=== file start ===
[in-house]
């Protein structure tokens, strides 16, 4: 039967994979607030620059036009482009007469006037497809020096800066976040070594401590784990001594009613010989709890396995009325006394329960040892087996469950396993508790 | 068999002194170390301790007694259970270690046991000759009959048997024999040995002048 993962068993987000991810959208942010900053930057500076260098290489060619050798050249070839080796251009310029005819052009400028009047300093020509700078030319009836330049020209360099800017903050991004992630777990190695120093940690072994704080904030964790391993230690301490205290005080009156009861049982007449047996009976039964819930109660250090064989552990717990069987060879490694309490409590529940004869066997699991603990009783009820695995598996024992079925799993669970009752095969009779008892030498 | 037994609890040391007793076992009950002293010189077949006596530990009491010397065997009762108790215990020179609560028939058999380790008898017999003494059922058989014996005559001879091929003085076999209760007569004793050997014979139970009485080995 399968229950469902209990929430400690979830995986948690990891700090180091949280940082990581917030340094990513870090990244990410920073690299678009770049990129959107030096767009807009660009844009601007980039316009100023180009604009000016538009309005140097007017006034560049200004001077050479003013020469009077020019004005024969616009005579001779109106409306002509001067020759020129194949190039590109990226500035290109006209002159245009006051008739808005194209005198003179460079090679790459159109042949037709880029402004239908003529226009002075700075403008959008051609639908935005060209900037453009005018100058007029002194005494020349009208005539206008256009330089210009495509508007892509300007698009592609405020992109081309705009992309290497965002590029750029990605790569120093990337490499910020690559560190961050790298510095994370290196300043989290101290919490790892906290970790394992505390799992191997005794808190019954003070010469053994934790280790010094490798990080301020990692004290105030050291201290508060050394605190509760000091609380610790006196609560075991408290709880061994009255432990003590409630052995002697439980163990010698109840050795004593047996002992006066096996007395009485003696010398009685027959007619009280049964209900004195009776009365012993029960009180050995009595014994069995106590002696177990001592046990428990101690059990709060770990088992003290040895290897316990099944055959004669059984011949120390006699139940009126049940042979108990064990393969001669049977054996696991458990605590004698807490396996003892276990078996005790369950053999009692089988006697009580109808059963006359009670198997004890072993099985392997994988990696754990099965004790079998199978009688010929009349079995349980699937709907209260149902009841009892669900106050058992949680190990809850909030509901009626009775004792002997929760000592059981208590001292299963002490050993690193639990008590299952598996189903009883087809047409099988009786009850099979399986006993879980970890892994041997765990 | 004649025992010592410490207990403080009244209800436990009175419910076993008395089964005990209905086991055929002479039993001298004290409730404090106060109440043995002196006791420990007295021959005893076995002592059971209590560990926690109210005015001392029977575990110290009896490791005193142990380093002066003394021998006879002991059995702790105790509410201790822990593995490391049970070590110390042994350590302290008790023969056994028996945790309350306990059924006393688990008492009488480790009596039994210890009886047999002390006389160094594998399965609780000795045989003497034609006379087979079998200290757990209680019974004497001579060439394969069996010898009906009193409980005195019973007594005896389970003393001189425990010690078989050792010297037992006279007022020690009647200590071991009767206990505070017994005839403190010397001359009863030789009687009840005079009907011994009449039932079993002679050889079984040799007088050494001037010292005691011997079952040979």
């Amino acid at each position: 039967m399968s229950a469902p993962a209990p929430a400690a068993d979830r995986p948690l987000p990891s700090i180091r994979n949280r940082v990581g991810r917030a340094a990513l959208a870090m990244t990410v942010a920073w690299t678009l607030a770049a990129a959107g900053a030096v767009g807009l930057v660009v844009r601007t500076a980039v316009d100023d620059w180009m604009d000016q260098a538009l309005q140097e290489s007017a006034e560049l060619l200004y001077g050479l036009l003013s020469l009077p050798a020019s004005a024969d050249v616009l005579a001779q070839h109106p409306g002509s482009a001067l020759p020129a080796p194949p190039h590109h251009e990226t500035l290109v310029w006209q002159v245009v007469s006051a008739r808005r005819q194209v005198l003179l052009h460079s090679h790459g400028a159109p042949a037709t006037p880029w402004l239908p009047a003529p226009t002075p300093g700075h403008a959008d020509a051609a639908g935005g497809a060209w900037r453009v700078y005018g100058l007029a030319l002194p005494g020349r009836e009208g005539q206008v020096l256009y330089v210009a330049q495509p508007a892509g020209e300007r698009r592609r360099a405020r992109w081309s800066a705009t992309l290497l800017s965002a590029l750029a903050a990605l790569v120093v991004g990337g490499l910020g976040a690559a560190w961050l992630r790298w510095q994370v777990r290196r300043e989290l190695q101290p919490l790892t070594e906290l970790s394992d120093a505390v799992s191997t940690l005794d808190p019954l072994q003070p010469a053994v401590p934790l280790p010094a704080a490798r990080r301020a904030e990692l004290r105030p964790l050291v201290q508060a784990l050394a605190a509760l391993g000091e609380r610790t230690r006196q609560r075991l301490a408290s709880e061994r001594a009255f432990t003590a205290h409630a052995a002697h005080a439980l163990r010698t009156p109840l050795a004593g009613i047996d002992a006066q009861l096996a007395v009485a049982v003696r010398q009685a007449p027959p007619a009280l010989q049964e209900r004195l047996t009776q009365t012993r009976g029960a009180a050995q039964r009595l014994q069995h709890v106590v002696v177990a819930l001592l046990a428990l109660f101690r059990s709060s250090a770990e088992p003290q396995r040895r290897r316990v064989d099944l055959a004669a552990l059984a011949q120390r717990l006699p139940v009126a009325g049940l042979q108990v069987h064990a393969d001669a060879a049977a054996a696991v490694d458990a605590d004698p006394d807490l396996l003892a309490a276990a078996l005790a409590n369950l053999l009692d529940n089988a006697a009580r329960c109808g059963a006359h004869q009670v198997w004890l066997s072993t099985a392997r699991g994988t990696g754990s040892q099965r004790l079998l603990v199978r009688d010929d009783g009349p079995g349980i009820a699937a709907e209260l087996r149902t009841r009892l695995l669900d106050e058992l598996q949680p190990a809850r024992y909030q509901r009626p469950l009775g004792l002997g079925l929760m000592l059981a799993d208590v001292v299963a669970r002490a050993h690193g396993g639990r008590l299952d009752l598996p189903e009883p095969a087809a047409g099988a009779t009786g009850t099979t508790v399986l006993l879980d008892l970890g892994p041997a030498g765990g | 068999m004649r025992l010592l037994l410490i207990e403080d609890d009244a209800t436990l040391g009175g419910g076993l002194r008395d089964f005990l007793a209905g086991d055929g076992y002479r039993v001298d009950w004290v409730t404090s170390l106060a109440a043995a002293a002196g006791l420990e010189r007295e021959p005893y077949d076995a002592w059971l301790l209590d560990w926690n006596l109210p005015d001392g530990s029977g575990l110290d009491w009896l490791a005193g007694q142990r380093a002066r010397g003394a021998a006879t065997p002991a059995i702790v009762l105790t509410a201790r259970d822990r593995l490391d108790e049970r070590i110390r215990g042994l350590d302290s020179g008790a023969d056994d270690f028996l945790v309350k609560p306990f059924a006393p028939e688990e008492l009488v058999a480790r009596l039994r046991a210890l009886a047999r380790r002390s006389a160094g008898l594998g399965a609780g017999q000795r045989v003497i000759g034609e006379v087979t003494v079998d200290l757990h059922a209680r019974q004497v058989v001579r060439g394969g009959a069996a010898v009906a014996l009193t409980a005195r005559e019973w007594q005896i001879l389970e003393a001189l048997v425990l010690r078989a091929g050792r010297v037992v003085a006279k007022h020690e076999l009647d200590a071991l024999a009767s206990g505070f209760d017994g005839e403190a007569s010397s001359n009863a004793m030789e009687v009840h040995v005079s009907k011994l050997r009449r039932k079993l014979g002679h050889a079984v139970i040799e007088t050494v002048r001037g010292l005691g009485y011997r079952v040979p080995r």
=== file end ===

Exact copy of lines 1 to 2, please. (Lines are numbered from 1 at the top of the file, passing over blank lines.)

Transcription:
[in-house]
């Protein structure tokens, strides 16, 4: 039967994979607030620059036009482009007469006037497809020096800066976040070594401590784990001594009613010989709890396995009325006394329960040892087996469950396993508790 | 068999002194170390301790007694259970270690046991000759009959048997024999040995002048 993962068993987000991810959208942010900053930057500076260098290489060619050798050249070839080796251009310029005819052009400028009047300093020509700078030319009836330049020209360099800017903050991004992630777990190695120093940690072994704080904030964790391993230690301490205290005080009156009861049982007449047996009976039964819930109660250090064989552990717990069987060879490694309490409590529940004869066997699991603990009783009820695995598996024992079925799993669970009752095969009779008892030498 | 037994609890040391007793076992009950002293010189077949006596530990009491010397065997009762108790215990020179609560028939058999380790008898017999003494059922058989014996005559001879091929003085076999209760007569004793050997014979139970009485080995 399968229950469902209990929430400690979830995986948690990891700090180091949280940082990581917030340094990513870090990244990410920073690299678009770049990129959107030096767009807009660009844009601007980039316009100023180009604009000016538009309005140097007017006034560049200004001077050479003013020469009077020019004005024969616009005579001779109106409306002509001067020759020129194949190039590109990226500035290109006209002159245009006051008739808005194209005198003179460079090679790459159109042949037709880029402004239908003529226009002075700075403008959008051609639908935005060209900037453009005018100058007029002194005494020349009208005539206008256009330089210009495509508007892509300007698009592609405020992109081309705009992309290497965002590029750029990605790569120093990337490499910020690559560190961050790298510095994370290196300043989290101290919490790892906290970790394992505390799992191997005794808190019954003070010469053994934790280790010094490798990080301020990692004290105030050291201290508060050394605190509760000091609380610790006196609560075991408290709880061994009255432990003590409630052995002697439980163990010698109840050795004593047996002992006066096996007395009485003696010398009685027959007619009280049964209900004195009776009365012993029960009180050995009595014994069995106590002696177990001592046990428990101690059990709060770990088992003290040895290897316990099944055959004669059984011949120390006699139940009126049940042979108990064990393969001669049977054996696991458990605590004698807490396996003892276990078996005790369950053999009692089988006697009580109808059963006359009670198997004890072993099985392997994988990696754990099965004790079998199978009688010929009349079995349980699937709907209260149902009841009892669900106050058992949680190990809850909030509901009626009775004792002997929760000592059981208590001292299963002490050993690193639990008590299952598996189903009883087809047409099988009786009850099979399986006993879980970890892994041997765990 | 004649025992010592410490207990403080009244209800436990009175419910076993008395089964005990209905086991055929002479039993001298004290409730404090106060109440043995002196006791420990007295021959005893076995002592059971209590560990926690109210005015001392029977575990110290009896490791005193142990380093002066003394021998006879002991059995702790105790509410201790822990593995490391049970070590110390042994350590302290008790023969056994028996945790309350306990059924006393688990008492009488480790009596039994210890009886047999002390006389160094594998399965609780000795045989003497034609006379087979079998200290757990209680019974004497001579060439394969069996010898009906009193409980005195019973007594005896389970003393001189425990010690078989050792010297037992006279007022020690009647200590071991009767206990505070017994005839403190010397001359009863030789009687009840005079009907011994009449039932079993002679050889079984040799007088050494001037010292005691011997079952040979």